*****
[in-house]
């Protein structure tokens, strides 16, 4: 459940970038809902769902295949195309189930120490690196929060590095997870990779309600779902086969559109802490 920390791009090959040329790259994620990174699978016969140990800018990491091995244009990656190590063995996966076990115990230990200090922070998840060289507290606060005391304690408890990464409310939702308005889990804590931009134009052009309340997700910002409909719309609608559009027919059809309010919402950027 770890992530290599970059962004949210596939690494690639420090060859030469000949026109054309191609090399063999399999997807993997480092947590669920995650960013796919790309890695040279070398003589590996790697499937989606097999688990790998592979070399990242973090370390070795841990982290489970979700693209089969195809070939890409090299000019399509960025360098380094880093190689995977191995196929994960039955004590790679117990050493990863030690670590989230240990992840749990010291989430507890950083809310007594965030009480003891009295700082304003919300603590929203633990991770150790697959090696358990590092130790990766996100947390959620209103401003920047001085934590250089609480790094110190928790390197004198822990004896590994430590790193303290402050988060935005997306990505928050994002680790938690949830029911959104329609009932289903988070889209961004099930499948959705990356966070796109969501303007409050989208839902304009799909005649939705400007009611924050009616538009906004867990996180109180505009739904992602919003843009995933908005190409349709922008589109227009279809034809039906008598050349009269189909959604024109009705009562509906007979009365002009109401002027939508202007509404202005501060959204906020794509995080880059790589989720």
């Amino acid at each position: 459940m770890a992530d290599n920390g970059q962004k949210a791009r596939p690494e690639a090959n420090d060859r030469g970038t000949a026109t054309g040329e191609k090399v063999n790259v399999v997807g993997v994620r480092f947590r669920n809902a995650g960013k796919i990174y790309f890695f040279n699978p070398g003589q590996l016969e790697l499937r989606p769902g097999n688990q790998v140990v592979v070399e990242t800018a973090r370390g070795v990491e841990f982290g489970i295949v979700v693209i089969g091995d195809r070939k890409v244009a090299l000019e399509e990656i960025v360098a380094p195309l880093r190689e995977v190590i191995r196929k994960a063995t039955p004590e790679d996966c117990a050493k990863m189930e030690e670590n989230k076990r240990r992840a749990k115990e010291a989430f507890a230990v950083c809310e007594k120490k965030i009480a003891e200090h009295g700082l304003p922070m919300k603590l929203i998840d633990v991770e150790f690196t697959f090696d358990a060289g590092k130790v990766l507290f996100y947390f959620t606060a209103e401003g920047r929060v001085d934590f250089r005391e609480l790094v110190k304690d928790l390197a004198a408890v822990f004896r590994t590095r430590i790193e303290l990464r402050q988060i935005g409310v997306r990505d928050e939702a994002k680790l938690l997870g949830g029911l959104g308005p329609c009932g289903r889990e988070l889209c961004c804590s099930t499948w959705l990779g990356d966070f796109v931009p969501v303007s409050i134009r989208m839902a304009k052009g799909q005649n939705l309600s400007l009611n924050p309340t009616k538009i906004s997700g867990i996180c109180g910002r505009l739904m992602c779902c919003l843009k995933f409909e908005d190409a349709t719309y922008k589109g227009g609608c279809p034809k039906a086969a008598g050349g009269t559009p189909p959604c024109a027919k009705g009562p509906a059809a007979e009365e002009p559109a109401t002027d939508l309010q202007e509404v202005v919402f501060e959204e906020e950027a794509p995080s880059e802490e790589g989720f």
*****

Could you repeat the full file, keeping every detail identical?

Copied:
[in-house]
């Protein structure tokens, strides 16, 4: 459940970038809902769902295949195309189930120490690196929060590095997870990779309600779902086969559109802490 920390791009090959040329790259994620990174699978016969140990800018990491091995244009990656190590063995996966076990115990230990200090922070998840060289507290606060005391304690408890990464409310939702308005889990804590931009134009052009309340997700910002409909719309609608559009027919059809309010919402950027 770890992530290599970059962004949210596939690494690639420090060859030469000949026109054309191609090399063999399999997807993997480092947590669920995650960013796919790309890695040279070398003589590996790697499937989606097999688990790998592979070399990242973090370390070795841990982290489970979700693209089969195809070939890409090299000019399509960025360098380094880093190689995977191995196929994960039955004590790679117990050493990863030690670590989230240990992840749990010291989430507890950083809310007594965030009480003891009295700082304003919300603590929203633990991770150790697959090696358990590092130790990766996100947390959620209103401003920047001085934590250089609480790094110190928790390197004198822990004896590994430590790193303290402050988060935005997306990505928050994002680790938690949830029911959104329609009932289903988070889209961004099930499948959705990356966070796109969501303007409050989208839902304009799909005649939705400007009611924050009616538009906004867990996180109180505009739904992602919003843009995933908005190409349709922008589109227009279809034809039906008598050349009269189909959604024109009705009562509906007979009365002009109401002027939508202007509404202005501060959204906020794509995080880059790589989720």
């Amino acid at each position: 459940m770890a992530d290599n920390g970059q962004k949210a791009r596939p690494e690639a090959n420090d060859r030469g970038t000949a026109t054309g040329e191609k090399v063999n790259v399999v997807g993997v994620r480092f947590r669920n809902a995650g960013k796919i990174y790309f890695f040279n699978p070398g003589q590996l016969e790697l499937r989606p769902g097999n688990q790998v140990v592979v070399e990242t800018a973090r370390g070795v990491e841990f982290g489970i295949v979700v693209i089969g091995d195809r070939k890409v244009a090299l000019e399509e990656i960025v360098a380094p195309l880093r190689e995977v190590i191995r196929k994960a063995t039955p004590e790679d996966c117990a050493k990863m189930e030690e670590n989230k076990r240990r992840a749990k115990e010291a989430f507890a230990v950083c809310e007594k120490k965030i009480a003891e200090h009295g700082l304003p922070m919300k603590l929203i998840d633990v991770e150790f690196t697959f090696d358990a060289g590092k130790v990766l507290f996100y947390f959620t606060a209103e401003g920047r929060v001085d934590f250089r005391e609480l790094v110190k304690d928790l390197a004198a408890v822990f004896r590994t590095r430590i790193e303290l990464r402050q988060i935005g409310v997306r990505d928050e939702a994002k680790l938690l997870g949830g029911l959104g308005p329609c009932g289903r889990e988070l889209c961004c804590s099930t499948w959705l990779g990356d966070f796109v931009p969501v303007s409050i134009r989208m839902a304009k052009g799909q005649n939705l309600s400007l009611n924050p309340t009616k538009i906004s997700g867990i996180c109180g910002r505009l739904m992602c779902c919003l843009k995933f409909e908005d190409a349709t719309y922008k589109g227009g609608c279809p034809k039906a086969a008598g050349g009269t559009p189909p959604c024109a027919k009705g009562p509906a059809a007979e009365e002009p559109a109401t002027d939508l309010q202007e509404v202005v919402f501060e959204e906020e950027a794509p995080s880059e802490e790589g989720f």